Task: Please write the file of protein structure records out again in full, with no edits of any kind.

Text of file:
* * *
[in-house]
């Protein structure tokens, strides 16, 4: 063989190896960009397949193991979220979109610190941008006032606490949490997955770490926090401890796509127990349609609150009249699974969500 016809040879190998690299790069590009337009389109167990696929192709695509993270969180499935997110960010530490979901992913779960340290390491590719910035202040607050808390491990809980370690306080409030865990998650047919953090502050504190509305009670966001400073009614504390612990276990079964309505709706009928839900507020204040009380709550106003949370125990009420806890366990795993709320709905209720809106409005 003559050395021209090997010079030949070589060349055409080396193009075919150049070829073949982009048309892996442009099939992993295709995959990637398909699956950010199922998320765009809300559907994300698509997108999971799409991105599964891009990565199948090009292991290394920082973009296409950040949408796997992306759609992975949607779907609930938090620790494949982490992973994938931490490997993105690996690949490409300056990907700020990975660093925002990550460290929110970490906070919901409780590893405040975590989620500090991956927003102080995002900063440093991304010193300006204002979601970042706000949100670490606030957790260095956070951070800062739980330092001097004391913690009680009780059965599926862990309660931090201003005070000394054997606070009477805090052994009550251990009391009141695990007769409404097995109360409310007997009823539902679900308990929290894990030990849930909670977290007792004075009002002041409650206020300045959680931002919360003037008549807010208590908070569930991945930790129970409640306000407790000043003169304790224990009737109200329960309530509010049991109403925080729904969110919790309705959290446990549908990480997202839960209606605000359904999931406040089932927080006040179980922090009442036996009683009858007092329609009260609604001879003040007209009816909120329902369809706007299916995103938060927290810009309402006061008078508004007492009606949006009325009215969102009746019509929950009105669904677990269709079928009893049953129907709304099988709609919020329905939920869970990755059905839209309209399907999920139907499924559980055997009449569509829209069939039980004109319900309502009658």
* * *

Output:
[in-house]
């Protein structure tokens, strides 16, 4: 063989190896960009397949193991979220979109610190941008006032606490949490997955770490926090401890796509127990349609609150009249699974969500 016809040879190998690299790069590009337009389109167990696929192709695509993270969180499935997110960010530490979901992913779960340290390491590719910035202040607050808390491990809980370690306080409030865990998650047919953090502050504190509305009670966001400073009614504390612990276990079964309505709706009928839900507020204040009380709550106003949370125990009420806890366990795993709320709905209720809106409005 003559050395021209090997010079030949070589060349055409080396193009075919150049070829073949982009048309892996442009099939992993295709995959990637398909699956950010199922998320765009809300559907994300698509997108999971799409991105599964891009990565199948090009292991290394920082973009296409950040949408796997992306759609992975949607779907609930938090620790494949982490992973994938931490490997993105690996690949490409300056990907700020990975660093925002990550460290929110970490906070919901409780590893405040975590989620500090991956927003102080995002900063440093991304010193300006204002979601970042706000949100670490606030957790260095956070951070800062739980330092001097004391913690009680009780059965599926862990309660931090201003005070000394054997606070009477805090052994009550251990009391009141695990007769409404097995109360409310007997009823539902679900308990929290894990030990849930909670977290007792004075009002002041409650206020300045959680931002919360003037008549807010208590908070569930991945930790129970409640306000407790000043003169304790224990009737109200329960309530509010049991109403925080729904969110919790309705959290446990549908990480997202839960209606605000359904999931406040089932927080006040179980922090009442036996009683009858007092329609009260609604001879003040007209009816909120329902369809706007299916995103938060927290810009309402006061008078508004007492009606949006009325009215969102009746019509929950009105669904677990269709079928009893049953129907709304099988709609919020329905939920869970990755059905839209309209399907999920139907499924559980055997009449569509829209069939039980004109319900309502009658």